Deeply Responsible Business, chapters' overview

Deeply Responsible Business: A Global History of Values-Driven Leadership (Harvard University Press, 2023)

The book starts with a chapter entitled Profit or Purpose, which introduces the historical debates about the responsibility of business and introduces the concept of deep responsibility.

Chapter 1 The Value of Human Dignity. George Cadbury and Quaker Capitalism, discusses the responses of some business leaders to bad social conditions in nineteenth century Britain before focusing on the work of the chocolate manufacturer George Cadbury.

Chapter 2 Redistribution of Power. Edward Filene, Retailing and the Creation of Credit Unions, examines the response of the Boston retailer Edward Filene to growing inequality in late nineteenth century United States, including his promotion of credit unions.

Chapter 3 Promoting Choice and Facing Dictatorship/ Robert Bosch in Imperial and Nazi Germany, explores the career of the innovative German industrialist Robert Bosch including his extensive welfare programs for employees, wide-ranging philanthropy, and the moral dilemmas posed by Nazi Germany.

Helmy Abouleish

CEO, SEKEM Initiative (Agriculture). See page, Creating Emerging Markets

María Emilia Correa

Co-Founder, Sistema B International (B-Corp). See page, Creating Emerging Markets 

Chapter 4 The Challenge of Newcomer States. J.N. Tata and Shibusawa Eiichi, studies how the pioneering Indian industrialist J.N. Tata and his Japanese counterpart Shibusawa Eiichi reinvented the traditional tenets of the Parsee religion and Confucian philosophy respectively to create new models of business responsibility.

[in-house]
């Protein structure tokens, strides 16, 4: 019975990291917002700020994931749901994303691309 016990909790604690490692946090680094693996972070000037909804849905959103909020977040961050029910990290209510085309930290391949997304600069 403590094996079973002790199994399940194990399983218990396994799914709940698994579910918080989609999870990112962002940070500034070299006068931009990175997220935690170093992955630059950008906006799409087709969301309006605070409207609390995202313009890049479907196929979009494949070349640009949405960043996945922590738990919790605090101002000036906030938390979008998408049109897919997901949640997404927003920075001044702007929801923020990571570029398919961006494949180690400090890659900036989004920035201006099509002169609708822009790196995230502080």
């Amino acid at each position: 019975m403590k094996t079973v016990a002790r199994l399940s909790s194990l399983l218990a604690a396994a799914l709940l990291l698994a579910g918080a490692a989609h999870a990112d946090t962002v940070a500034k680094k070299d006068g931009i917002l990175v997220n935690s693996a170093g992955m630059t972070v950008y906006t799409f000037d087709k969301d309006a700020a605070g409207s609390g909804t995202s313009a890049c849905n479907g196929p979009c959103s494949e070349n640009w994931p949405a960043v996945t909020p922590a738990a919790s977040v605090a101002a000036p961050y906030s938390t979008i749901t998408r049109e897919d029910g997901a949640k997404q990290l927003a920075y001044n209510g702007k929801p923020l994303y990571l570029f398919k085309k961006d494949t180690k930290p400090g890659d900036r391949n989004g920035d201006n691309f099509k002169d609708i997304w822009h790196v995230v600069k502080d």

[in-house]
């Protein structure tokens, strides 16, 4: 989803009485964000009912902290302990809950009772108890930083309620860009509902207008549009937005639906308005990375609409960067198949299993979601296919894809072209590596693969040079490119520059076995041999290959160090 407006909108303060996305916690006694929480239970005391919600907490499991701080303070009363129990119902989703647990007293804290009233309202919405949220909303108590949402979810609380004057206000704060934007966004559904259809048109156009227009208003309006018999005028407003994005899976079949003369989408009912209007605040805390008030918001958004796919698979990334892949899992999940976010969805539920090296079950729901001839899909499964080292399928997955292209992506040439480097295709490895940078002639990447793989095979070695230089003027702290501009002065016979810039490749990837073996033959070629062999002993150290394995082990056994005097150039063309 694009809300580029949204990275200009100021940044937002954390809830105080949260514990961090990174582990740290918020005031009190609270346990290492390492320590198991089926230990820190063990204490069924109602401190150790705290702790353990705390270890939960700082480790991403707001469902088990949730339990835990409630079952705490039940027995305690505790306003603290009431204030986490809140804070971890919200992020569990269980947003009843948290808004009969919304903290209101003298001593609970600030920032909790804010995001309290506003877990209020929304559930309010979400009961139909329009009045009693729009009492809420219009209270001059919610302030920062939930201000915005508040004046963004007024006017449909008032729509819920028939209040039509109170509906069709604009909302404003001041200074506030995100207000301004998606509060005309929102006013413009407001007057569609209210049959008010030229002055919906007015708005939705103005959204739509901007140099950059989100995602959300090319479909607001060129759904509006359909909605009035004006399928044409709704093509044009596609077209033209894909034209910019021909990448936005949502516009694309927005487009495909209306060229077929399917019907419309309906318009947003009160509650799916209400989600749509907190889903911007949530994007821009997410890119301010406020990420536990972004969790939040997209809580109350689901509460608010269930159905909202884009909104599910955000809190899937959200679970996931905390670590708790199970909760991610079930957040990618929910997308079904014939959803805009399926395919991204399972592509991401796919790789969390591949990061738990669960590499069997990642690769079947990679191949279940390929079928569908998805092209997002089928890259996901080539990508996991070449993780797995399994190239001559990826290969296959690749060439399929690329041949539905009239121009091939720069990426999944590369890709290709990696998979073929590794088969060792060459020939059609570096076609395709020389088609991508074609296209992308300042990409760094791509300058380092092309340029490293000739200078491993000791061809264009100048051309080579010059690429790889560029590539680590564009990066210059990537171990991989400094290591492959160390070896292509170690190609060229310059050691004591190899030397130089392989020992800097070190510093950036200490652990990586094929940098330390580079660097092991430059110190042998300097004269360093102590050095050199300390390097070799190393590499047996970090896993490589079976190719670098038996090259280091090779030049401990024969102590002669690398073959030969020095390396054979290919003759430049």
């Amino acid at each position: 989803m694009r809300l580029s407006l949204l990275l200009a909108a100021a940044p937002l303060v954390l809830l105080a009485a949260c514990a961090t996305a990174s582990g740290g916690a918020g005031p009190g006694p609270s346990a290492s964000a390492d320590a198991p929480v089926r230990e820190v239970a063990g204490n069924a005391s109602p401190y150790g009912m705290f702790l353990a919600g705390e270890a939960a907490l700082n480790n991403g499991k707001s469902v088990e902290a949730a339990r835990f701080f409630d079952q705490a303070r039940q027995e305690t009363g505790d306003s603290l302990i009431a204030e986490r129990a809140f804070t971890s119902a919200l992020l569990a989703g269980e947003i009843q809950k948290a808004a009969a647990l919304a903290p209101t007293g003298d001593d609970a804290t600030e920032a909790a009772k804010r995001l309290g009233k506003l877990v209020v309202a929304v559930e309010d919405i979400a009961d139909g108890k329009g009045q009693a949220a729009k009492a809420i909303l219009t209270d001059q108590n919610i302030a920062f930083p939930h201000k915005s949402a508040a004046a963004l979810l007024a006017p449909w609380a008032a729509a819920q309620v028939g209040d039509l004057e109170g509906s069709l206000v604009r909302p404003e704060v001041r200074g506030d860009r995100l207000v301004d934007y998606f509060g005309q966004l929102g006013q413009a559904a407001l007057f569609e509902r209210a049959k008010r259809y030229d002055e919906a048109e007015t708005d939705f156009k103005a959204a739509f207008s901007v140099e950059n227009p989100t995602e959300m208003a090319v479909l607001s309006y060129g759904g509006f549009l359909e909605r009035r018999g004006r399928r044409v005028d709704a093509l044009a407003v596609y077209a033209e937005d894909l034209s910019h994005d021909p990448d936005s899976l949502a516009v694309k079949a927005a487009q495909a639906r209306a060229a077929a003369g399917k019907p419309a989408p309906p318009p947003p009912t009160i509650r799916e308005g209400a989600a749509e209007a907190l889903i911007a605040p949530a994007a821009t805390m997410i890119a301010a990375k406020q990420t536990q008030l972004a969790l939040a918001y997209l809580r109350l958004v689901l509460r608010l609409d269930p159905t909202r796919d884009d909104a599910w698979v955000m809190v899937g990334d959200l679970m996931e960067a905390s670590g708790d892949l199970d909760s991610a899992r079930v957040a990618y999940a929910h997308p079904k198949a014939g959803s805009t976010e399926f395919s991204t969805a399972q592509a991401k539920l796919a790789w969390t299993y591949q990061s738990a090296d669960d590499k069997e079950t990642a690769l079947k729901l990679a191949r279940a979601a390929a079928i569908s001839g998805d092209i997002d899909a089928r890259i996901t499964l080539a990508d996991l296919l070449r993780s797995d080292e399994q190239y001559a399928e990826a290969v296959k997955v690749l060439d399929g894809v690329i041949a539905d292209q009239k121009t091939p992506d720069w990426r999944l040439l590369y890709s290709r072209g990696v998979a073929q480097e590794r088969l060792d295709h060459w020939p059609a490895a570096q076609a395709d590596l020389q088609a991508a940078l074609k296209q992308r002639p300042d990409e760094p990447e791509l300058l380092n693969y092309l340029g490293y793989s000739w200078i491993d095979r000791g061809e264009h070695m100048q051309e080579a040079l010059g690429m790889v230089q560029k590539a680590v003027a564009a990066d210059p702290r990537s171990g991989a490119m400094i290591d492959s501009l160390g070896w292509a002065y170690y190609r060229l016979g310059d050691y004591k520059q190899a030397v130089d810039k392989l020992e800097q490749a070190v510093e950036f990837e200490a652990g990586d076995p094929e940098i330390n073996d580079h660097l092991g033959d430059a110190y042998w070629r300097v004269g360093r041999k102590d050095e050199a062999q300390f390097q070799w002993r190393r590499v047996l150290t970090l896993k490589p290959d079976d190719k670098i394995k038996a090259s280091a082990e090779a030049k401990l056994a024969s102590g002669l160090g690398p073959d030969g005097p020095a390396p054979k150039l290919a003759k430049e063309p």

Chapter 5 Educating Future Leaders. Wallace Donham, Harvard Business School and the Push for Ethical Capitalism, examines the efforts of Wallace Donham, the interwar Dean of the Harvard Business School, and the philosopher Alfred North Whitehead to embed deep responsibility in the MBA curriculum.

Portrait of Shibusawa Eiichi, before 1922

See page for author, Public domain, via Wikimedia Commons

Dean Wallace Brett Donham and George F. Baker at the Campus Dedication, June 4, 1927. 

See page, Baker Library. 

Chapter 6 Building a National. Addressing Disparities. Kasturbhai Lalbhai in Colonial and Independent India, explores the career of the Indian industrialist Kasturbhai Lalbhai, motivated by Jain values, to build modern industry in the country adhering to the highest ethical values, while supporting the independence struggle and investing heavily in the cultural and educational infrastructure of his home city of Ahmedabad.

Chapter 7 Modest Consumerism, Urban Blight, Tech Solutions and the Quest to Improve Society, set in postwar America where Corporate Social Responsibility became the new normal, this chapter looks at three business leaders who went further than the norm – the auto manufacturer George Romney and the computer pioneers An Wang and William C. Norris.

Chapter 8 The Rise of Values-Driven Businesses. Anita Roddick and the Challenge of Growth, explores the career of Anita Roddick, the British beauty retailer and founder of The Body Shop, who challenged stereotypes in her industry and advocated for social and environmental causes, although was also prone to over-claiming and exaggerating her firm’s achievements.

Chapter 9 Social Three-Folding. Biodynamic Farming and how to build a Flourishing Community, examines business inspired the Rudolf Steiner, the founder of Anthroposophy, including the Egyptian biodynamic community of Sekem, established by Ibrahim and Helmy Abouleish.

Chapter 10 From ESG to B Corps. Benchmarking and Scaling of Virtuous Practices, examines endeavors to build deeply responsible systems, including ESG investing, B Corps, the Economy of Communion, and the steward-ownership movement.